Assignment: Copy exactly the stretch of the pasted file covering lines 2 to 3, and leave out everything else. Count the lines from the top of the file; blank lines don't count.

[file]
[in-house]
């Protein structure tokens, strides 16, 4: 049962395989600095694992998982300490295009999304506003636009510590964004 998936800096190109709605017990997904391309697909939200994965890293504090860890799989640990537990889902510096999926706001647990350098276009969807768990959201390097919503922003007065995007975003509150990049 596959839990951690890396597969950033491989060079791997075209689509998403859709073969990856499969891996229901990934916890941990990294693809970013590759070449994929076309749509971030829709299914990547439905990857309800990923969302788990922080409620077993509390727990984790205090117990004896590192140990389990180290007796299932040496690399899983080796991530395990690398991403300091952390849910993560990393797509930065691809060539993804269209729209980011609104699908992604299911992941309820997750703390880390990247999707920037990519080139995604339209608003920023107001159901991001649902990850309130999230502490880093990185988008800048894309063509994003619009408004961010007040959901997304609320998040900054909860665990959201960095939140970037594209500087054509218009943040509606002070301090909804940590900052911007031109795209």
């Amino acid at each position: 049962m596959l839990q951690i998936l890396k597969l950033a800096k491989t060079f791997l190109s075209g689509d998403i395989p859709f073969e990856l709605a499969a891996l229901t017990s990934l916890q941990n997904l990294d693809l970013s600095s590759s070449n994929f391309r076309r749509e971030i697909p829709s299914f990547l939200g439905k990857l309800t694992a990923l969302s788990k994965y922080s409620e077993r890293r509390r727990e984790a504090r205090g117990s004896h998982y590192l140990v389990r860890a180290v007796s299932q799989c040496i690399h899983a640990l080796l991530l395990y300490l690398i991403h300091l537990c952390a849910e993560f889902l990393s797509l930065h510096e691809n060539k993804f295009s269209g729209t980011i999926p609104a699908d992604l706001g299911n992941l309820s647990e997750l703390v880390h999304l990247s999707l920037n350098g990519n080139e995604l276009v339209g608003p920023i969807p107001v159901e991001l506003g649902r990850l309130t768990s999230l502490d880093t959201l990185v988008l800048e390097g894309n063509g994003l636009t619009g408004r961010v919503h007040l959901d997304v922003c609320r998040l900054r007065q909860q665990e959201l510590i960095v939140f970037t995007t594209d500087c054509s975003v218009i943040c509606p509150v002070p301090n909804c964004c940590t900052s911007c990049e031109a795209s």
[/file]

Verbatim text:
């Protein structure tokens, strides 16, 4: 049962395989600095694992998982300490295009999304506003636009510590964004 998936800096190109709605017990997904391309697909939200994965890293504090860890799989640990537990889902510096999926706001647990350098276009969807768990959201390097919503922003007065995007975003509150990049 596959839990951690890396597969950033491989060079791997075209689509998403859709073969990856499969891996229901990934916890941990990294693809970013590759070449994929076309749509971030829709299914990547439905990857309800990923969302788990922080409620077993509390727990984790205090117990004896590192140990389990180290007796299932040496690399899983080796991530395990690398991403300091952390849910993560990393797509930065691809060539993804269209729209980011609104699908992604299911992941309820997750703390880390990247999707920037990519080139995604339209608003920023107001159901991001649902990850309130999230502490880093990185988008800048894309063509994003619009408004961010007040959901997304609320998040900054909860665990959201960095939140970037594209500087054509218009943040509606002070301090909804940590900052911007031109795209």
């Amino acid at each position: 049962m596959l839990q951690i998936l890396k597969l950033a800096k491989t060079f791997l190109s075209g689509d998403i395989p859709f073969e990856l709605a499969a891996l229901t017990s990934l916890q941990n997904l990294d693809l970013s600095s590759s070449n994929f391309r076309r749509e971030i697909p829709s299914f990547l939200g439905k990857l309800t694992a990923l969302s788990k994965y922080s409620e077993r890293r509390r727990e984790a504090r205090g117990s004896h998982y590192l140990v389990r860890a180290v007796s299932q799989c040496i690399h899983a640990l080796l991530l395990y300490l690398i991403h300091l537990c952390a849910e993560f889902l990393s797509l930065h510096e691809n060539k993804f295009s269209g729209t980011i999926p609104a699908d992604l706001g299911n992941l309820s647990e997750l703390v880390h999304l990247s999707l920037n350098g990519n080139e995604l276009v339209g608003p920023i969807p107001v159901e991001l506003g649902r990850l309130t768990s999230l502490d880093t959201l990185v988008l800048e390097g894309n063509g994003l636009t619009g408004r961010v919503h007040l959901d997304v922003c609320r998040l900054r007065q909860q665990e959201l510590i960095v939140f970037t995007t594209d500087c054509s975003v218009i943040c509606p509150v002070p301090n909804c964004c940590t900052s911007c990049e031109a795209s």